Abu Ghraib of Shasta County Jail
In the latest incidents Jail Staff have put it in writing that not only does the California Penal Code apply to none of them, but that spreading disease amongst inmates is "within policy!"
On Sunday--September 26, 2004--Deputies Seal and Burch did some strange things. During "Laundry Exchange" Deputies Seal and Burch conducted a strip search of the inmates.
Now as anyone knows, California Penal Code §4030 (a) says, among other things: "Some present search practices violate state and federal constitutional rights to privacy and freedom from unreasonable searches and seizures. It is the intent of the Legislature in enacting this section to protect the state and federal constitutional rights of the people of California by establishing a statewide policy strictly limiting strip and body cavity searches." (Note: the code says "statewide;" not all of the state except Shasta County!)
Then Penal Code §4030(c) says (among other things): §4030 (c) "As used in this section, "strip search" means a search which requires a person to remove or arrange some or all of his or her clothing so as to permit a visual inspection of the underclothing, breasts, buttocks, or genitalia of such person."
Then Penal Code §4030 (f) says: ". . .No strip search or visual body cavity search or both may be conducted without the prior written authorization of the supervising officer on duty. The authorization shall include the specific and articulable facts and circumstances upon which the reasonable suspicion determination was made by the supervisor."
Then Penal Code §4030 (i) says: "A copy of the prior written authorization required by subdivisions (f) and (g) and the search warrant required by subdivision (h) shall be placed in the agency's records and made available, on request, to the person searched or his or her authorized representative. With regard to any strip, visual or body search, the time, date and place of the search, the name and sex of the person conducting the search and a statement of the results of the search, including a list of any items removed from the person searched, shall be recorded in the agency's records and made available, upon request, to the person searched or his or her authorized representative."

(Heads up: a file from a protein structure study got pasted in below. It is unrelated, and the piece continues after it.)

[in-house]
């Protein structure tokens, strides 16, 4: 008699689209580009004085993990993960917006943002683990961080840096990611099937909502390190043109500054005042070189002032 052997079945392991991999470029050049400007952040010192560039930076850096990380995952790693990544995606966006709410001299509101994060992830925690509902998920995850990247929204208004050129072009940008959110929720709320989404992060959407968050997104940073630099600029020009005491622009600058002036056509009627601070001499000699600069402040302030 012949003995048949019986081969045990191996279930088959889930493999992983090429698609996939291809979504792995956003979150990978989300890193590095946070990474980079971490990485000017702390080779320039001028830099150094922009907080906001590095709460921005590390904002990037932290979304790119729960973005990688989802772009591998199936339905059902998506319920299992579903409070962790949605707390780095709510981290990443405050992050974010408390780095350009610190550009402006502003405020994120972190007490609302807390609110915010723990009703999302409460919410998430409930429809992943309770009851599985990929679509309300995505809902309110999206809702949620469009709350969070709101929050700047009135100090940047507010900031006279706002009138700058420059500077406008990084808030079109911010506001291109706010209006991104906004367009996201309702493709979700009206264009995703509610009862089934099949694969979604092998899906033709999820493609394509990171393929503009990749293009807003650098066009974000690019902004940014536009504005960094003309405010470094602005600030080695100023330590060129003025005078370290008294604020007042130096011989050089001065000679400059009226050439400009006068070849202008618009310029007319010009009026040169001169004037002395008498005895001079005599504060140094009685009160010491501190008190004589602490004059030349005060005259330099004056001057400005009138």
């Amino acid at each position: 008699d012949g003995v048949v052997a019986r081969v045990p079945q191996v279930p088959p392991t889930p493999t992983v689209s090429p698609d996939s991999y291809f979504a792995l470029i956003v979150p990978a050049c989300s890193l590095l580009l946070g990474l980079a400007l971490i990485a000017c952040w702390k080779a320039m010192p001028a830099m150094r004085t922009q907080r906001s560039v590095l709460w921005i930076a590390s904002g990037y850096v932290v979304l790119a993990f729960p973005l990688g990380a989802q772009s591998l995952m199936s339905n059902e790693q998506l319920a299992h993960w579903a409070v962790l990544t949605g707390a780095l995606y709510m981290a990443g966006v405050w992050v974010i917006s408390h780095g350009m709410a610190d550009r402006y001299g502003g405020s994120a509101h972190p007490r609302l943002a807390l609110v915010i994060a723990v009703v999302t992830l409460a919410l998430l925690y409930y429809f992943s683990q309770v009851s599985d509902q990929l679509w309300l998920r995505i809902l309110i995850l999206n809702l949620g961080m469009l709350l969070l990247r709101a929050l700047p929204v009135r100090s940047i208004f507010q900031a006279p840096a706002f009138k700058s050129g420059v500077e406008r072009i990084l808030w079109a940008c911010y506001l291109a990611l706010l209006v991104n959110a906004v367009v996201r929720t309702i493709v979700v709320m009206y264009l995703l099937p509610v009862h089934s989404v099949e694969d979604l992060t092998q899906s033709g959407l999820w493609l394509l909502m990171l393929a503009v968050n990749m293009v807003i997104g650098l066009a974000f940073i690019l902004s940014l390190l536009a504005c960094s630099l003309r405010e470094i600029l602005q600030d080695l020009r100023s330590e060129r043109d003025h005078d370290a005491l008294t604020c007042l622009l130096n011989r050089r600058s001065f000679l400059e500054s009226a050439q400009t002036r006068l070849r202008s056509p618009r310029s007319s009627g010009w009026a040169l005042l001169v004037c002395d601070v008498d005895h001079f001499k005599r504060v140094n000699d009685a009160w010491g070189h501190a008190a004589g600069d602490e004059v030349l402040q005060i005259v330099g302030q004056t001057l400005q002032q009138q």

Then Penal Code §4030 (l) says: "All persons conducting or otherwise present during a strip search or visual or physical body cavity search shall be of the same sex as the person being searched, except for physicians or licensed medical personnel.
Then Penal Code §4030 (m) says: "All strip, visual and physical body cavity searches shall be conducted in an area of privacy so that the search cannot be observed by persons not participating in the search. Persons are considered to be participating in the search if their official duties relative to search procedure require them to be present at the time the search is conducted."
Penal Code §4030 (n) then says: "A person who knowingly and willfully authorizes or conducts a strip, visual or physical body cavity search in violation of this section is guilty of a misdemeanor."
Penal Code §4030 (o) it states: "Nothing in this section shall be construed as limiting any common law or statutory rights of any person regarding any action for damages or injunctive relief, or as precluding the prosecution under another provision of law of any peace officer or other person who has violated this section."
When Deputy Seal was demanding that inmates display themselves naked before him and his Assistant Deputy Burch (female), one of those inmates requested that he (Seal) make available the prior written authorization as required under California Penal Code §4030 (f) and California Penal Code §4030 (i).